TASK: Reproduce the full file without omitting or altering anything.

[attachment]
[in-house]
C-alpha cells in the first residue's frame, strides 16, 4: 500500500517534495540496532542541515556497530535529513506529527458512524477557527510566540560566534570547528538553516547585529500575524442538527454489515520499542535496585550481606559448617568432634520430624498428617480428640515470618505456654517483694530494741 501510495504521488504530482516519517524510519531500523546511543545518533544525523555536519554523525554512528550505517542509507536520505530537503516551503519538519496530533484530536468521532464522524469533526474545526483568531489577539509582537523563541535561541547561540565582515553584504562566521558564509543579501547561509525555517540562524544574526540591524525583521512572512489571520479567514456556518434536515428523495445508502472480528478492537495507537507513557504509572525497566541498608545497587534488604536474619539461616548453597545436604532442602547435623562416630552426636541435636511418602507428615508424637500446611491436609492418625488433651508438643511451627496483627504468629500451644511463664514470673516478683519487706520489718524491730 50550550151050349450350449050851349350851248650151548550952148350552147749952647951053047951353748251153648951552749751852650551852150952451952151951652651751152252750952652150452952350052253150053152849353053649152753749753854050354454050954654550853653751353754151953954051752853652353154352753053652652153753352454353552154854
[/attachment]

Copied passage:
[in-house]
C-alpha cells in the first residue's frame, strides 16, 4: 500500500517534495540496532542541515556497530535529513506529527458512524477557527510566540560566534570547528538553516547585529500575524442538527454489515520499542535496585550481606559448617568432634520430624498428617480428640515470618505456654517483694530494741 501510495504521488504530482516519517524510519531500523546511543545518533544525523555536519554523525554512528550505517542509507536520505530537503516551503519538519496530533484530536468521532464522524469533526474545526483568531489577539509582537523563541535561541547561540565582515553584504562566521558564509543579501547561509525555517540562524544574526540591524525583521512572512489571520479567514456556518434536515428523495445508502472480528478492537495507537507513557504509572525497566541498608545497587534488604536474619539461616548453597545436604532442602547435623562416630552426636541435636511418602507428615508424637500446611491436609492418625488433651508438643511451627496483627504468629500451644511463664514470673516478683519487706520489718524491730 50550550151050349450350449050851349350851248650151548550952148350552147749952647951053047951353748251153648951552749751852650551852150952451952151951652651751152252750952652150452952350052253150053152849353053649152753749753854050354454050954654550853653751353754151953954051752853652353154352753053652652153753352454353552154854